Advancing democracy with frontline activists in difficult environments


When it comes to advancing democracy, autonomous organizations like the National Endowment for Democracy benefit from the organizational flexibility and political credibility that governments lack, says NED president Carl Gershman.

A member of the [Yale] class of 1965, Gershman was active in the Civil Rights Movement, working with one of its principal leaders, Bayard Rustin, who organized the 1963 March on Washington. He led Social Democrats USA, which was closely aligned with the American labor movement, before serving as Senior Counselor to Jeane Kirkpatrick, the United States Representative to the United Nations.

“Even though I started on domestic issues in the 1970s, I quickly got involved in international human rights work and democracy support, rallying support for dissidents in the communist world and elsewhere,” he says in an interview with The Politic’s Adrianne Owings:

Even though the NED is largely funded by Congress, it is still a private, non-governmental organization, which, as the website claims, “allows it to work where there are no government to government relations and in other environments where it would be too complicated for the U.S. Government to work.” Could you give an example of when this fact has proved useful and what exactly prevented the U.S. government from being involved?

The main thing this allows us to do is pursue democracy in a focused and consistent way. The idea behind making the NED private is to disentangle it from all of the United States’ diplomatic relationships. For example, if we have a diplomatic relationship with a country like Egypt, the NED is not restricted because of that. We can operate outside of the framework of government and support democracy in countries that might be authoritarian, with which the United States has to work.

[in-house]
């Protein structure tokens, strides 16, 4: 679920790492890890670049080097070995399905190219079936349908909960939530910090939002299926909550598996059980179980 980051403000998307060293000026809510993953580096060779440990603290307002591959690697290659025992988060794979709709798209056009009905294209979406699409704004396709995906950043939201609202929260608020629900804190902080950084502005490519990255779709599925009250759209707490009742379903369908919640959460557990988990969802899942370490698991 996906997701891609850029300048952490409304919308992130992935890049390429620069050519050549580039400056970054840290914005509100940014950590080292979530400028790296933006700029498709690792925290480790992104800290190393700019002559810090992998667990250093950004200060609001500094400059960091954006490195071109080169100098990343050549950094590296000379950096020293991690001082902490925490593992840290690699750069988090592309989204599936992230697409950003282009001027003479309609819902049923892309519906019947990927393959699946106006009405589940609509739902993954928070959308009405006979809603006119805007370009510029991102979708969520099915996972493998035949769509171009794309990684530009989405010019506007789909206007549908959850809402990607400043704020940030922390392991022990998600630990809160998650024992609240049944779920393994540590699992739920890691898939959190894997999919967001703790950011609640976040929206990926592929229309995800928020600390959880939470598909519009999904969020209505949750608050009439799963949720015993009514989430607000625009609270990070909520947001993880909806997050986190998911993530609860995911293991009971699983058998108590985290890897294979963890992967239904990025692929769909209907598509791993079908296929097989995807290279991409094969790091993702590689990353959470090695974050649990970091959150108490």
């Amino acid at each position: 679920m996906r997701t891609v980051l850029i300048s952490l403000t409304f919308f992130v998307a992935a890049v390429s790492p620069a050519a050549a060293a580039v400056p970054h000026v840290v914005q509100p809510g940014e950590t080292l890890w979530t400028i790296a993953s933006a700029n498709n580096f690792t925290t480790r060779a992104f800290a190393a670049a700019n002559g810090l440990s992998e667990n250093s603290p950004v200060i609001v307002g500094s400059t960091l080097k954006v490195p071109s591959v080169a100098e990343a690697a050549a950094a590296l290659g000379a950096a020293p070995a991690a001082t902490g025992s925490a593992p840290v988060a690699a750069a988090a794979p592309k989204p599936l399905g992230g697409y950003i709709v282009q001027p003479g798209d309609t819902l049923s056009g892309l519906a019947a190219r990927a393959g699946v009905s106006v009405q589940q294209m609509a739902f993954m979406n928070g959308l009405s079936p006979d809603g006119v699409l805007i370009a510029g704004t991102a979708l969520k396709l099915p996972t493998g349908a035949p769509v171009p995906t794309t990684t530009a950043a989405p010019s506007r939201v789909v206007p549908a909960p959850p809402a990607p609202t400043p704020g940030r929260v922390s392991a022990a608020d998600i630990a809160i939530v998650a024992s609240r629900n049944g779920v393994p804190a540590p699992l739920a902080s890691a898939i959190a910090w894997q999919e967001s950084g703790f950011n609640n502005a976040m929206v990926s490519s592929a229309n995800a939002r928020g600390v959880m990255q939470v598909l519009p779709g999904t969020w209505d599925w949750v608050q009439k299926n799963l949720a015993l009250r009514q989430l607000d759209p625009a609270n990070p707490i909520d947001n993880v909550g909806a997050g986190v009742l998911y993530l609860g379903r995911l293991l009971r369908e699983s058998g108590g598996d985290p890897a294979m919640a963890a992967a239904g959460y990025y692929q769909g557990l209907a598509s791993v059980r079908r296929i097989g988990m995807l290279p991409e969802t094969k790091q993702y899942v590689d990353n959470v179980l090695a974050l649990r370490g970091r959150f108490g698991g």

Obviously, what we do is transparent, it’s known, but it has that independence, which is important when supporting non-government organizations. We need to empower [the people in these countries] to achieve their own vision and not follow the particular policy of ours or any government. We’re flexible and exist outside of the bureaucracy that exists within government, meaning we can get things done quickly and nimbly. We don’t have offices in a lot of these countries, so you can imagine it sort of limits the way we can be controlled by or pressured by some of these governments.

“Our government has largely withdrawn from this kind of work, so more people are turning to the NED to do democracy work, especially in difficult countries where it’s beyond the reach of official institutions,” Gershman adds:

We’ve managed through that transition in the ’90s, and today I think people in Congress have a greater understanding of why this institution is needed and is consistent with American values. However, we can never be complacent, and we try to connect those in Congress with the activists we support, letting people know what we do. And I think people in the Congress really welcome meeting frontline democracy activists from China, Russia, Azerbaijan, Cuba, and the other places.

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